Jennifer has been writing code since before she realized it was a credible career path. She currently works as a lead front-end developer at legal tech startup and loves building javascript applications and speaking at technical conferences. Jennifer is the founder of Kansas City Women in Technology(KCWiT), an organization aimed at growing the number of women in technology careers in Kansas City. She’s created a number of programs for KCWiT to help women and girls learn to code including CoderDojoKC, Coding & Cupcakes and Coding & Cocktails. She is a Silicon Prairie Champion Award Nominee, Rising Trendsetter STEMMy award-winner, and is apparently Missouri’s Coolest Woman according to Pure Wow.

What got you interested in technology?

Like many women my age, my interest didn’t start in tech, it started in creativity. Technology was simply a means to an end – figuring out how to manipulate computer games, and then code, to express what I wanted. I wasn’t coding for the sake of coding, I was writing code to build a website for my Halo 2 team, or to update my Xanga page.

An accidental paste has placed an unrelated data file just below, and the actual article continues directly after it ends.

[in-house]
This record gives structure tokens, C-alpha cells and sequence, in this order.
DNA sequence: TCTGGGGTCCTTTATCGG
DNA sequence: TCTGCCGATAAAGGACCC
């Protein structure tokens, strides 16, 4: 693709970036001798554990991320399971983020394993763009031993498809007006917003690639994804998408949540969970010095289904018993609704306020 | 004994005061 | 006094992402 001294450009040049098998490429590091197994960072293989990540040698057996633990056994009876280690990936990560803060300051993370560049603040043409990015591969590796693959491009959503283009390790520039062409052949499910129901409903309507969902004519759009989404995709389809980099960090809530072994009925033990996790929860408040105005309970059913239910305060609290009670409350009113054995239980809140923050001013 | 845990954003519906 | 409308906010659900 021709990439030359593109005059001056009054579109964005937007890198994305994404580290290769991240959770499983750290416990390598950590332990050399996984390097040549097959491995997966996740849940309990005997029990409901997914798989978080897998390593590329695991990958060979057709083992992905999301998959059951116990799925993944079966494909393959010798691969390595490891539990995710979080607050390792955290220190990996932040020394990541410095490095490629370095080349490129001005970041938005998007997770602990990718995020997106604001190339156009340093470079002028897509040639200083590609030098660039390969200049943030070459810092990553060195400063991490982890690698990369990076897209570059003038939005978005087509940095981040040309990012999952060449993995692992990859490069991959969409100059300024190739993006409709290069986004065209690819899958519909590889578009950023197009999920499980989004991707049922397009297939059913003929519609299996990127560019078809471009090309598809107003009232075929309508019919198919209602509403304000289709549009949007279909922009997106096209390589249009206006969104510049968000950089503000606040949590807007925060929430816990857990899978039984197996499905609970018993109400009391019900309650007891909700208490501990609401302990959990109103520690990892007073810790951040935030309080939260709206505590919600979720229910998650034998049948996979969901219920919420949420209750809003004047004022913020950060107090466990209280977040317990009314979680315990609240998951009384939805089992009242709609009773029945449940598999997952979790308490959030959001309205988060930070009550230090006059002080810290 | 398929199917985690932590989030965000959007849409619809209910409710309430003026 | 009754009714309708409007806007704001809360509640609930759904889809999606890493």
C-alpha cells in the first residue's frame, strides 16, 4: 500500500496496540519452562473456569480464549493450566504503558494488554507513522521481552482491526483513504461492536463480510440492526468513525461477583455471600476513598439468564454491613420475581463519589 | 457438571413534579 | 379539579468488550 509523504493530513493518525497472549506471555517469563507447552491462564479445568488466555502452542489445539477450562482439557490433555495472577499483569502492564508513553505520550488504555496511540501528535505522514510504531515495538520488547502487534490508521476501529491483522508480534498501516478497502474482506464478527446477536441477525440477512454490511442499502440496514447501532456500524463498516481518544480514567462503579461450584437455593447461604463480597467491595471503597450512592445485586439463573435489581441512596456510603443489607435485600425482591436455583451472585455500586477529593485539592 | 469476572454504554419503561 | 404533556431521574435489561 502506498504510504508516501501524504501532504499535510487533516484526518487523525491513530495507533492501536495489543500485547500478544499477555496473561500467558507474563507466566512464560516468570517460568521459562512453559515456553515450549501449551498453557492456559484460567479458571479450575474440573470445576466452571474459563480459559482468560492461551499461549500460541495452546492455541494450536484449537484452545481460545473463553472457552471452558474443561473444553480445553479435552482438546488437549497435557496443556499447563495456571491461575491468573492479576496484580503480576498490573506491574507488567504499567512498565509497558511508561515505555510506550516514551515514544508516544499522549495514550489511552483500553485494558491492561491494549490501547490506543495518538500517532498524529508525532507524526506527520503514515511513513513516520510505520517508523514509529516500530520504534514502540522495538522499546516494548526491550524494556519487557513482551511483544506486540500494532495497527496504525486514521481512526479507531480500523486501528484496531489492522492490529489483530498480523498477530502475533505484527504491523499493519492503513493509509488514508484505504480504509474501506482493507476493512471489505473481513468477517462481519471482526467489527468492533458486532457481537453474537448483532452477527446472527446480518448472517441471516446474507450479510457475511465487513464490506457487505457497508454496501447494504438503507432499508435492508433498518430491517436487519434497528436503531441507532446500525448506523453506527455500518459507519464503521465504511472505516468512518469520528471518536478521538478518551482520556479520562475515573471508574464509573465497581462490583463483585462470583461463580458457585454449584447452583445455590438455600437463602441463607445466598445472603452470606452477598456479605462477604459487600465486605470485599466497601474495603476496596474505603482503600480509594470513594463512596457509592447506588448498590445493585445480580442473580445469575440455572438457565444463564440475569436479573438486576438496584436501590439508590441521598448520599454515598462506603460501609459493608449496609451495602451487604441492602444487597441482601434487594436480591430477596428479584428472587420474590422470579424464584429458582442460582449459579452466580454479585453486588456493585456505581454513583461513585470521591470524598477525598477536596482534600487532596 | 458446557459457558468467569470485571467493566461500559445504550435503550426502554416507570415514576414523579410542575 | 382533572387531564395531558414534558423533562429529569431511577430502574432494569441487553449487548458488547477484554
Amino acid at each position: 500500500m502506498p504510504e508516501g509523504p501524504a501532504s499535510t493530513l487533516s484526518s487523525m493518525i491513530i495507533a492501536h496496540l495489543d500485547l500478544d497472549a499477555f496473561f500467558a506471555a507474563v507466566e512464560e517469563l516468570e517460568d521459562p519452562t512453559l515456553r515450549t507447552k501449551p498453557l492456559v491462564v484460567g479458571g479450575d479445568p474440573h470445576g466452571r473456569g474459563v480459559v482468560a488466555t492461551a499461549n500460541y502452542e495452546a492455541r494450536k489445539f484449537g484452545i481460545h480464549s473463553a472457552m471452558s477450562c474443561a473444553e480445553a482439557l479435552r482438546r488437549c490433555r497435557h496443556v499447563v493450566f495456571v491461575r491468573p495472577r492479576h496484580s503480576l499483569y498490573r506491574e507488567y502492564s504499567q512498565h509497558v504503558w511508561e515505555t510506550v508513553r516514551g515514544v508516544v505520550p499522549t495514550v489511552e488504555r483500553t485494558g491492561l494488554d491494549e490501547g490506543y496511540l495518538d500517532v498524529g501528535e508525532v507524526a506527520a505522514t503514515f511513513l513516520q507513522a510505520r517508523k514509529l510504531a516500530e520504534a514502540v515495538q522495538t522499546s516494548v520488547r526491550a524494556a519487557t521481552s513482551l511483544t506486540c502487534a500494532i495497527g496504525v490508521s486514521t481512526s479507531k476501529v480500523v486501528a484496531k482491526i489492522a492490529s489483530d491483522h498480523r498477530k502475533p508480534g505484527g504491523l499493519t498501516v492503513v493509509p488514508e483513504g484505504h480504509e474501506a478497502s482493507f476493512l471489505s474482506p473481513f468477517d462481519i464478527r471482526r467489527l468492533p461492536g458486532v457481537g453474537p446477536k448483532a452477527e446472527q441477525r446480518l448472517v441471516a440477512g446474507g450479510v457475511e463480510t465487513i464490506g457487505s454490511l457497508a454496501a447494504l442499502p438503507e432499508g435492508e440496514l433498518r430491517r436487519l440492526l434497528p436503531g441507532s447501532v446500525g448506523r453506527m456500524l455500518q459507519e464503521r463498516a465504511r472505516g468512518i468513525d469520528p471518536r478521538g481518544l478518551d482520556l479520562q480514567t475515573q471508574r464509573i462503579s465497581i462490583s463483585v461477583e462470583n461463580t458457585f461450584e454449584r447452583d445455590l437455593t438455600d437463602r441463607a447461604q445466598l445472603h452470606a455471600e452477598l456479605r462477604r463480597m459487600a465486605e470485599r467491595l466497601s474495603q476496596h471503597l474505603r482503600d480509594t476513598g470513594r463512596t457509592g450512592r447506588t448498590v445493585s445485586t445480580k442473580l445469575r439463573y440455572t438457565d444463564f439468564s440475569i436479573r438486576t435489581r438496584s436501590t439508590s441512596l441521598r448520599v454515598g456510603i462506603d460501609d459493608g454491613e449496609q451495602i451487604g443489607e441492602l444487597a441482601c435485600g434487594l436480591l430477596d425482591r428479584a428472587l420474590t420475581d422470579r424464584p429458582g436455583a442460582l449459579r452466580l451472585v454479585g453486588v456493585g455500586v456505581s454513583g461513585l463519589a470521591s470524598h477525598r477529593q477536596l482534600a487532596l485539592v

By the time I reached college(university), I knew I wanted to study graphic design and thought I wanted to be a creative director. When I graduated, the US economy had tanked and I couldn’t find a job, but I was able to book freelancing work to design and build websites, so I really had to teach myself to code to be able to deliver for my clients. I think the biggest obstacles I faced were ones I set up for myself based on society’s coaching – that because I was a woman I wasn’t supposed to be good at math (when in reality I loved logic puzzles and really excelled at them) and when I struggled I should just give up because it meant I wasn’t smart enough.

My parents have always been supportive of me but definitely didn’t have the knowledge base to realize all the different technology opportunities that were available and expose me to them. They knew I was good with computers but didn’t know a career to point me to.